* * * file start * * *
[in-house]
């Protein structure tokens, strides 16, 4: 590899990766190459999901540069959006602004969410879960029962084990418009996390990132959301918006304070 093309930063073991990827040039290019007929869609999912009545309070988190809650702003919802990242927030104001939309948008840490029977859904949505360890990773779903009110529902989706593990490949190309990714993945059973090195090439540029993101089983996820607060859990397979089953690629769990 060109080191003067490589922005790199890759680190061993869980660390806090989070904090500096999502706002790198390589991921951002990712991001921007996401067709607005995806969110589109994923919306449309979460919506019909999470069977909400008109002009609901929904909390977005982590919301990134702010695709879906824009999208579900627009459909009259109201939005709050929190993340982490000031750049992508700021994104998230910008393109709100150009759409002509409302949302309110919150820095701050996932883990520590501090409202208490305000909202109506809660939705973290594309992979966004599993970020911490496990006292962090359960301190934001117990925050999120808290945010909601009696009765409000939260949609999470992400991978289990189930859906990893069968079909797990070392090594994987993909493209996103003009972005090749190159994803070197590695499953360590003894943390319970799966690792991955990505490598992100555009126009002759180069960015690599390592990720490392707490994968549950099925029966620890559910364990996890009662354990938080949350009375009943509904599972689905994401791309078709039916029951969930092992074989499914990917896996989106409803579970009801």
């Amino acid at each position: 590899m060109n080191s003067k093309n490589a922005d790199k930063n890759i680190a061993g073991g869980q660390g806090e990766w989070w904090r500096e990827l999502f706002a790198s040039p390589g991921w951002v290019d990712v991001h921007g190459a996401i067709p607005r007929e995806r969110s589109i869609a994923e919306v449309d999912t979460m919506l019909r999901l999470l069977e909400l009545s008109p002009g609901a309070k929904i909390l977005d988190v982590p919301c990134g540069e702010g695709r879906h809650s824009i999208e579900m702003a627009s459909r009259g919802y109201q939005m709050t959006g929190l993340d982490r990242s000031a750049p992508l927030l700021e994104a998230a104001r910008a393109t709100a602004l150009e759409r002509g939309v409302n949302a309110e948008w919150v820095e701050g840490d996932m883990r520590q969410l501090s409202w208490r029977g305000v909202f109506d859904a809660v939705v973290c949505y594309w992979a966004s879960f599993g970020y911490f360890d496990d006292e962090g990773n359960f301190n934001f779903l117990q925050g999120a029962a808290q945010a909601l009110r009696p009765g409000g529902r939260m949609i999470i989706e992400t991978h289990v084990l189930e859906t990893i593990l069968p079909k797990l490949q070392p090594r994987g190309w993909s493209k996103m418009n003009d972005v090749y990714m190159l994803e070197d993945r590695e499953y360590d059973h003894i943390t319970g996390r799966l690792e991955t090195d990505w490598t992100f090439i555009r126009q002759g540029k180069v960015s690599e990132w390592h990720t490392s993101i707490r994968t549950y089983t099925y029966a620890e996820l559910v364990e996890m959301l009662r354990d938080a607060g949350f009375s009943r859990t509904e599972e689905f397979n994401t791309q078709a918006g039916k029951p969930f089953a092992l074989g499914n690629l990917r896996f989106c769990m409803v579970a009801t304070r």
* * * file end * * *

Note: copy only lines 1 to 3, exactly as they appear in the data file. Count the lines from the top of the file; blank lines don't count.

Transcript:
[in-house]
């Protein structure tokens, strides 16, 4: 590899990766190459999901540069959006602004969410879960029962084990418009996390990132959301918006304070 093309930063073991990827040039290019007929869609999912009545309070988190809650702003919802990242927030104001939309948008840490029977859904949505360890990773779903009110529902989706593990490949190309990714993945059973090195090439540029993101089983996820607060859990397979089953690629769990 060109080191003067490589922005790199890759680190061993869980660390806090989070904090500096999502706002790198390589991921951002990712991001921007996401067709607005995806969110589109994923919306449309979460919506019909999470069977909400008109002009609901929904909390977005982590919301990134702010695709879906824009999208579900627009459909009259109201939005709050929190993340982490000031750049992508700021994104998230910008393109709100150009759409002509409302949302309110919150820095701050996932883990520590501090409202208490305000909202109506809660939705973290594309992979966004599993970020911490496990006292962090359960301190934001117990925050999120808290945010909601009696009765409000939260949609999470992400991978289990189930859906990893069968079909797990070392090594994987993909493209996103003009972005090749190159994803070197590695499953360590003894943390319970799966690792991955990505490598992100555009126009002759180069960015690599390592990720490392707490994968549950099925029966620890559910364990996890009662354990938080949350009375009943509904599972689905994401791309078709039916029951969930092992074989499914990917896996989106409803579970009801």
């Amino acid at each position: 590899m060109n080191s003067k093309n490589a922005d790199k930063n890759i680190a061993g073991g869980q660390g806090e990766w989070w904090r500096e990827l999502f706002a790198s040039p390589g991921w951002v290019d990712v991001h921007g190459a996401i067709p607005r007929e995806r969110s589109i869609a994923e919306v449309d999912t979460m919506l019909r999901l999470l069977e909400l009545s008109p002009g609901a309070k929904i909390l977005d988190v982590p919301c990134g540069e702010g695709r879906h809650s824009i999208e579900m702003a627009s459909r009259g919802y109201q939005m709050t959006g929190l993340d982490r990242s000031a750049p992508l927030l700021e994104a998230a104001r910008a393109t709100a602004l150009e759409r002509g939309v409302n949302a309110e948008w919150v820095e701050g840490d996932m883990r520590q969410l501090s409202w208490r029977g305000v909202f109506d859904a809660v939705v973290c949505y594309w992979a966004s879960f599993g970020y911490f360890d496990d006292e962090g990773n359960f301190n934001f779903l117990q925050g999120a029962a808290q945010a909601l009110r009696p009765g409000g529902r939260m949609i999470i989706e992400t991978h289990v084990l189930e859906t990893i593990l069968p079909k797990l490949q070392p090594r994987g190309w993909s493209k996103m418009n003009d972005v090749y990714m190159l994803e070197d993945r590695e499953y360590d059973h003894i943390t319970g996390r799966l690792e991955t090195d990505w490598t992100f090439i555009r126009q002759g540029k180069v960015s690599e990132w390592h990720t490392s993101i707490r994968t549950y089983t099925y029966a620890e996820l559910v364990e996890m959301l009662r354990d938080a607060g949350f009375s009943r859990t509904e599972e689905f397979n994401t791309q078709a918006g039916k029951p969930f089953a092992l074989g499914n690629l990917r896996f989106c769990m409803v579970a009801t304070r």